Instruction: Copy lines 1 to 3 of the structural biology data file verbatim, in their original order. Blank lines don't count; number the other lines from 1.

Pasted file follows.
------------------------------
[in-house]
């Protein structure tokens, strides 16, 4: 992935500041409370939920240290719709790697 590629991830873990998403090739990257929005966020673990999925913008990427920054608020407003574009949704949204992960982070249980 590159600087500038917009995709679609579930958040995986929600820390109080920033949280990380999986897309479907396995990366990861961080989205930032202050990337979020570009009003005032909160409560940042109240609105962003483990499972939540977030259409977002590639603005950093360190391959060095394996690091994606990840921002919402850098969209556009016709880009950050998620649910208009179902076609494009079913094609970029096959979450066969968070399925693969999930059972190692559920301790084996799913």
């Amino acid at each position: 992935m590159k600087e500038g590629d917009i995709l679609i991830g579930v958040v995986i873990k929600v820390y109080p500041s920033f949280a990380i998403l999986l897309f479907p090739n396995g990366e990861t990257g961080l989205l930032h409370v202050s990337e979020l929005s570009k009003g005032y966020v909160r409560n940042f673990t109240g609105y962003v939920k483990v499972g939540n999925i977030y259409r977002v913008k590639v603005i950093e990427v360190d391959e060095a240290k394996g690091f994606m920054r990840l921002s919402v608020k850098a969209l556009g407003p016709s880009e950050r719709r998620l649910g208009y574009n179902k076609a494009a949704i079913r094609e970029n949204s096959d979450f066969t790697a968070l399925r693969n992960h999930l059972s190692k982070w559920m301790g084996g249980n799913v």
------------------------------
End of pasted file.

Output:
[in-house]
């Protein structure tokens, strides 16, 4: 992935500041409370939920240290719709790697 590629991830873990998403090739990257929005966020673990999925913008990427920054608020407003574009949704949204992960982070249980 590159600087500038917009995709679609579930958040995986929600820390109080920033949280990380999986897309479907396995990366990861961080989205930032202050990337979020570009009003005032909160409560940042109240609105962003483990499972939540977030259409977002590639603005950093360190391959060095394996690091994606990840921002919402850098969209556009016709880009950050998620649910208009179902076609494009079913094609970029096959979450066969968070399925693969999930059972190692559920301790084996799913």
């Amino acid at each position: 992935m590159k600087e500038g590629d917009i995709l679609i991830g579930v958040v995986i873990k929600v820390y109080p500041s920033f949280a990380i998403l999986l897309f479907p090739n396995g990366e990861t990257g961080l989205l930032h409370v202050s990337e979020l929005s570009k009003g005032y966020v909160r409560n940042f673990t109240g609105y962003v939920k483990v499972g939540n999925i977030y259409r977002v913008k590639v603005i950093e990427v360190d391959e060095a240290k394996g690091f994606m920054r990840l921002s919402v608020k850098a969209l556009g407003p016709s880009e950050r719709r998620l649910g208009y574009n179902k076609a494009a949704i079913r094609e970029n949204s096959d979450f066969t790697a968070l399925r693969n992960h999930l059972s190692k982070w559920m301790g084996g249980n799913v």